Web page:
link to RWJMS home page
Banner Image Here
moreMessage from the Chair
About the DepartmentAbout the DepartmentAbout the Department
FacultyFacultyFaculty
ResearchResearchResearch
moreClinical Services & Programs
Pathology Residency ProgramPathology Residency ProgramPathology Residency Program
Hematopathology FellowshipHematopathology FellowshipHematopathology Fellowship
Graduate ProgramsGraduate ProgramsGraduate Programs
Undergraduate EducationUndergraduate EducationUndergraduate Education
moreDirections
moreContact Us

Sunita Gupta Kramer, Ph.D.

Present Title:
Associate Professor
Department of Pathology and Laboratory Medicine

Office Address:
Department of Pathology and Laboratory Medicine
Robert Wood Johnson Medical School
675 Hoes Lane, R210
Piscataway, New Jersey 08854


Description of Research Expertise:
Cell Adhesion and Morphogenesis, Developmental Genetics
Vasculogenesis, or the formation of new blood vessels, is an important event, both during embryonic development and during tumor formation and growth in adult tissues. Blood vessels are essentially small tubes formed by a layer of endothelial cells enclosing a central lumen. How do groups of unorganized endothelial cells migrate to their proper location, make specific adhesive contacts, and then arrange themselves into a linear tube with a central lumen? The development of the fruit fly embryonic heart tube provides a simple and elegant in vivo model for vessel formation. Our lab utilizes a genetic and cell biological approach to explore the molecules and mechanisms underlying this process.

Undergraduate Education:
Franklin and Marshall College
Lancaster, PA
B.A., in Biology with Honors
1988-1992

Graduate Education:
Marine Biological Laboratory
Woods Hole, MA
Embryology Summer Course
1993

Stony Brook University
Stony Brook, NY
Ph.D., in Cell and Developmental Biology
Thesis: “Multiple mechanisms of transcriptional regulation by Drosophila Runt protein”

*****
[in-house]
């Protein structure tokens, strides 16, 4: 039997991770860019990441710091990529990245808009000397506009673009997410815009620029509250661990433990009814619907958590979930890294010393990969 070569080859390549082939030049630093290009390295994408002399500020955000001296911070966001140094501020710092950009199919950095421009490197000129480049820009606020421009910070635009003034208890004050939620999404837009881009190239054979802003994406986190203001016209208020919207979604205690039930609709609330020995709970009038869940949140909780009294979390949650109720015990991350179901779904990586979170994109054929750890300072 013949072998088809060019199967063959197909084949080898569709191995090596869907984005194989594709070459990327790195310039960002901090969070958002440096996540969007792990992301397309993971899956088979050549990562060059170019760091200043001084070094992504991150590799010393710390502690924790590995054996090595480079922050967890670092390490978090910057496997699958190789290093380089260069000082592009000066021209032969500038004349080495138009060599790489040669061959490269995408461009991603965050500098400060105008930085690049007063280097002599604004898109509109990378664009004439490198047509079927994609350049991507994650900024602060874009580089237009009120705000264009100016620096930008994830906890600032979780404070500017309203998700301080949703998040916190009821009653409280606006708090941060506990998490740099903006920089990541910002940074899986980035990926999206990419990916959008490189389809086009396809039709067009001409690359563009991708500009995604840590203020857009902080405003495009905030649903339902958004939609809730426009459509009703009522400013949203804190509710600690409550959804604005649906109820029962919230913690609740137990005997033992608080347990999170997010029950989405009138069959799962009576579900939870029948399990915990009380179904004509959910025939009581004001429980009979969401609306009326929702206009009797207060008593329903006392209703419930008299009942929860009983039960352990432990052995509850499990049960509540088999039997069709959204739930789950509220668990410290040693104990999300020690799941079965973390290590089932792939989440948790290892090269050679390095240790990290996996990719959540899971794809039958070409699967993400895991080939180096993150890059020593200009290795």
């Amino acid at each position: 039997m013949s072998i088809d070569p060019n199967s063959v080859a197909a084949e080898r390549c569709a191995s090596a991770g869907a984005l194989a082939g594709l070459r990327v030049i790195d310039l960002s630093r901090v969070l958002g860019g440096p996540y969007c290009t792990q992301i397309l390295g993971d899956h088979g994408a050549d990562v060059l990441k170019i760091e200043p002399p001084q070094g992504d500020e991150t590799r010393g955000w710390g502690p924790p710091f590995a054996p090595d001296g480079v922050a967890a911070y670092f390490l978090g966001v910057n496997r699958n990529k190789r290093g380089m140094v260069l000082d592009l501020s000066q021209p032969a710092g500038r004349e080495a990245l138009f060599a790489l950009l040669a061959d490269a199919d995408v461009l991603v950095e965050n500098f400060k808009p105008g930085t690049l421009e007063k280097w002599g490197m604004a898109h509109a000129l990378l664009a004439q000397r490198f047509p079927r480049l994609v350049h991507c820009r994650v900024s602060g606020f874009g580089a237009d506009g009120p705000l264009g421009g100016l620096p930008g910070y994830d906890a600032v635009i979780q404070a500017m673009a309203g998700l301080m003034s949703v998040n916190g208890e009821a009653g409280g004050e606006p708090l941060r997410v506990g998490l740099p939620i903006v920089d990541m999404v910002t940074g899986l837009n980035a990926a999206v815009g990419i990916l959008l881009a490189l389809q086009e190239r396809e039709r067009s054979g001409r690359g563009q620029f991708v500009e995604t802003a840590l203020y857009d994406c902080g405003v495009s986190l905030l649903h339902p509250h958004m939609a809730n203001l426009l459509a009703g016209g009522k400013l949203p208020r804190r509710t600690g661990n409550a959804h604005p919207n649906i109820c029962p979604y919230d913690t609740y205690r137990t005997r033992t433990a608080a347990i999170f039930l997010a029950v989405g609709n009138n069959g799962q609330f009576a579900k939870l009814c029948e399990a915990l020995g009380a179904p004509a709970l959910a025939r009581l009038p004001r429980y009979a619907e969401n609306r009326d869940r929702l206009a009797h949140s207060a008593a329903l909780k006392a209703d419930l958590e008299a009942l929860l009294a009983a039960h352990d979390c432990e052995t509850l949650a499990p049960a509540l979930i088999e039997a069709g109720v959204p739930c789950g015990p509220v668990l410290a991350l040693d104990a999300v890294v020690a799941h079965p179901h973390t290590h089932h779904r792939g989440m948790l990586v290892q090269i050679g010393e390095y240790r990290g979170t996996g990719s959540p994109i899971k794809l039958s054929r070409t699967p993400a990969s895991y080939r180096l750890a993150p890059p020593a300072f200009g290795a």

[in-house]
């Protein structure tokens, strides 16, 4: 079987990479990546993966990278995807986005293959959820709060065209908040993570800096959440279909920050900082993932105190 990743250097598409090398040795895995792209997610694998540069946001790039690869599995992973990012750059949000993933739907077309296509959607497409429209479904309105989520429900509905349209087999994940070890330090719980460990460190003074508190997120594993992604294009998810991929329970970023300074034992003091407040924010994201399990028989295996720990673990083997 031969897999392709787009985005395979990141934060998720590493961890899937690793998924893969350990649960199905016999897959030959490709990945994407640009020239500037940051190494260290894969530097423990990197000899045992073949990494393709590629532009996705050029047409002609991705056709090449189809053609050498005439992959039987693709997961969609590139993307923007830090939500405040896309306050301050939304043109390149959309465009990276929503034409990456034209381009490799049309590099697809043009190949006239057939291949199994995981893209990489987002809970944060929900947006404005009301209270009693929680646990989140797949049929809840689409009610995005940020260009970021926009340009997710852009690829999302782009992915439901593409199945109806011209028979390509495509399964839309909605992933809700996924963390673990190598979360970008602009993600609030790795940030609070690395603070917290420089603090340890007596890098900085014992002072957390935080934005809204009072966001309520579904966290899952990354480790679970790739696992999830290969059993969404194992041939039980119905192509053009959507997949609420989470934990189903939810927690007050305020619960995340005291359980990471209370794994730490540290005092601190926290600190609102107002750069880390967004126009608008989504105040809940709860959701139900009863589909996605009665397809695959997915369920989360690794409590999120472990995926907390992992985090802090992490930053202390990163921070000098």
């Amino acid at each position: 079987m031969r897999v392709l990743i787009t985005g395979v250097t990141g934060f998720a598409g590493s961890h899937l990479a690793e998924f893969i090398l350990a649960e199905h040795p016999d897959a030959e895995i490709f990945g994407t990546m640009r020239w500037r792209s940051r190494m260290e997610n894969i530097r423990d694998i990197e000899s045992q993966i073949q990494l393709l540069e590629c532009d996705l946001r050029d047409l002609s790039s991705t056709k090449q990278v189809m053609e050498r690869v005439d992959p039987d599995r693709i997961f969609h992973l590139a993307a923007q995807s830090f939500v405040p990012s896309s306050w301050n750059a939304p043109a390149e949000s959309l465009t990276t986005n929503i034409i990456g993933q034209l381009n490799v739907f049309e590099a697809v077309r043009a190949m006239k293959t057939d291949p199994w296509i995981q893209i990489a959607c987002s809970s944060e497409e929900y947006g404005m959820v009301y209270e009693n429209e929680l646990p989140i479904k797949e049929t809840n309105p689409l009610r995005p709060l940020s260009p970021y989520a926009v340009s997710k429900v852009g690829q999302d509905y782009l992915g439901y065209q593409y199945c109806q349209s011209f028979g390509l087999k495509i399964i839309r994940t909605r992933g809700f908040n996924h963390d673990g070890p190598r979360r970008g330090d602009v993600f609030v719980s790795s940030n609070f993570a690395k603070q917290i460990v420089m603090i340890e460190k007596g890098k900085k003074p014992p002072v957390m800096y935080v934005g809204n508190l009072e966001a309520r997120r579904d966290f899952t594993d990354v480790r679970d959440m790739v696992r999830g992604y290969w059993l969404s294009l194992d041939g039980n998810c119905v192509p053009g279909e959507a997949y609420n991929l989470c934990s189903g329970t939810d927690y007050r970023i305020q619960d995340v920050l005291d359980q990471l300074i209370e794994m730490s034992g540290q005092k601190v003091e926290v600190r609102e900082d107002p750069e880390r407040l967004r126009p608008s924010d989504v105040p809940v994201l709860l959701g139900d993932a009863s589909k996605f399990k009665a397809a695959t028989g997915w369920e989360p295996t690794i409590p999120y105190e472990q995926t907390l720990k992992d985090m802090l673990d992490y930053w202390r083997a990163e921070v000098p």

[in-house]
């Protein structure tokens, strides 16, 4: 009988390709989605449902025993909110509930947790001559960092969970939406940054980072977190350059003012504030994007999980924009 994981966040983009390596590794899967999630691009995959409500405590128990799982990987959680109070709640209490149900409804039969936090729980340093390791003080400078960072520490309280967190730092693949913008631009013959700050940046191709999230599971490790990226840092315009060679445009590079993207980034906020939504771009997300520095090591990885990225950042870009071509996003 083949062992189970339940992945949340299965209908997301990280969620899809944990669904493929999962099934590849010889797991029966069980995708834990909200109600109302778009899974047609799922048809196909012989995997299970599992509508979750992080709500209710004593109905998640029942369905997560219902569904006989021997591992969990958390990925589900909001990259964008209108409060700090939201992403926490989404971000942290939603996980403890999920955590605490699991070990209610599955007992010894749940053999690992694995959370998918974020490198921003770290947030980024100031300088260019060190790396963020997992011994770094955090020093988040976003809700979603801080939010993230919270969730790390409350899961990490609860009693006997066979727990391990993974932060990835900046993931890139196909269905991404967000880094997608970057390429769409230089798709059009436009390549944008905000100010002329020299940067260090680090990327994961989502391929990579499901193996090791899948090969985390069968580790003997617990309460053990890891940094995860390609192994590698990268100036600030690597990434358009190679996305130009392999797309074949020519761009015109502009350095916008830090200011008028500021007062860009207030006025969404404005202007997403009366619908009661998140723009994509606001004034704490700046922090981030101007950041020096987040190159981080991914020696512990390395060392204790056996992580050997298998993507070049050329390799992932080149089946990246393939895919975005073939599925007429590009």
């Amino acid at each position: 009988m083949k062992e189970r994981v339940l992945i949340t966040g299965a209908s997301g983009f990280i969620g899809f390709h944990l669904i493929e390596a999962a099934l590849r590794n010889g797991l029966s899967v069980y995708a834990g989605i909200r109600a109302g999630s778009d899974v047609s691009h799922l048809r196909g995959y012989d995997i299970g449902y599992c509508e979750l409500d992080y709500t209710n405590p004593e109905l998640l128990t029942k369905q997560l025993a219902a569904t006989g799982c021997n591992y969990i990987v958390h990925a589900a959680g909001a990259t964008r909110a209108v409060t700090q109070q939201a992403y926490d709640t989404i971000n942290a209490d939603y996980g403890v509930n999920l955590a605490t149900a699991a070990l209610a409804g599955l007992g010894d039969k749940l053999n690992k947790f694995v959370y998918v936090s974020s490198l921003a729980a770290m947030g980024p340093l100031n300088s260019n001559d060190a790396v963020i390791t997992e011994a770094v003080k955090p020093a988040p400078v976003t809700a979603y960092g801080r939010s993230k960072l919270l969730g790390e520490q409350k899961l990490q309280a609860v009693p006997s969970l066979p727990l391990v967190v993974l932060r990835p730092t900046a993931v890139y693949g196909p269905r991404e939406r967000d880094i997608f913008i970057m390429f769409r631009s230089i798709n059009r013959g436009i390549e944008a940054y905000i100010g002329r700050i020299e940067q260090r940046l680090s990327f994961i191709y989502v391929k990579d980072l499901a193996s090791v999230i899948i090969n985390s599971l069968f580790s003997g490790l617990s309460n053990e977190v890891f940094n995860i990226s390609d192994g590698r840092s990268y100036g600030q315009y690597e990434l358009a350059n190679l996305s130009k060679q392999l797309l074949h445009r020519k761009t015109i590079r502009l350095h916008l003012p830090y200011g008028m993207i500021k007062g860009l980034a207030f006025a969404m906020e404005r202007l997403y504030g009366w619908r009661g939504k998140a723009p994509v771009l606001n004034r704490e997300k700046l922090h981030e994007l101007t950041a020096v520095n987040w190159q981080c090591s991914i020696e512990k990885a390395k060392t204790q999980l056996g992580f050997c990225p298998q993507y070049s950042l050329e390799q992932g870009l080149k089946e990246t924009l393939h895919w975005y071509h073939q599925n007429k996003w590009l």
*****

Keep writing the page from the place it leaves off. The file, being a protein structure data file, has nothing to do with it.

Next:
1992-1998

Postdoctoral Training:
University of California at Berkeley
Berkeley, CA
1998-2002

Selected Publications:

  • Soplop, N.H., Patel, R., and Kramer, S.G. 2009. Preparation of late stage embryos for transmission electron microscopy of the Drosophila embryonic heart tube. J Vis Exp. Dec 21;(34).
  • Guerin, C. M., and Kramer, S.G. 2009. Cytoskeletal Remodeling During Myotube Assembly and Guidance: Coordinating the Actin and Microtubule Networks. Communicative and Integrative Biology, 2(5):452-7.
  • Guerin, C. M., and Kramer, S.G. 2009. Tumbleweed/RacGAP50C directs perinuclear gamma-tubulin localization to organize the uniform microtubule array required for Drosophila myotube extension. Development, 136:1411-1421.
  • Santiago-Martinez, E., Soplop, N., Rajesh Patel and Kramer, S.G. 2008. Repulsion by Slit and Robo prevents Shg/ECadherin- mediated cell adhesion during for Drosophila heart tube lumen formation.
    J. Cell Biol. 182 : 241–248 . *Comment in JCB: Helenius IT, Beitel GJ. 2008. The first "Slit" is the deepest: the secret to a hollow heart. J. Cell Biol. 182: 221-3.
  • Santiago-Martinez, E., Soplop, N., and Kramer, S.G. 2006. Lateral positioning at the midline:
    Slit and Robos guide Drosophila heart cell migration. PNAS 103(33): 12441-12446.
  • Kramer, S.G., Kidd T., Simpson, J.S., and Goodman C.S. 2001. Switching repulsion to attraction:
    changing responses to Slit during transition in mesoderm migration. Science 292(5517): 737-740.
  • Kramer, S.G., Jinks, T.M., Schedl, P. and Gergen, J.P. 1999. Direct activation of Sex-lethal transcription by the Drosophila Runt protein. Development 126:191-200.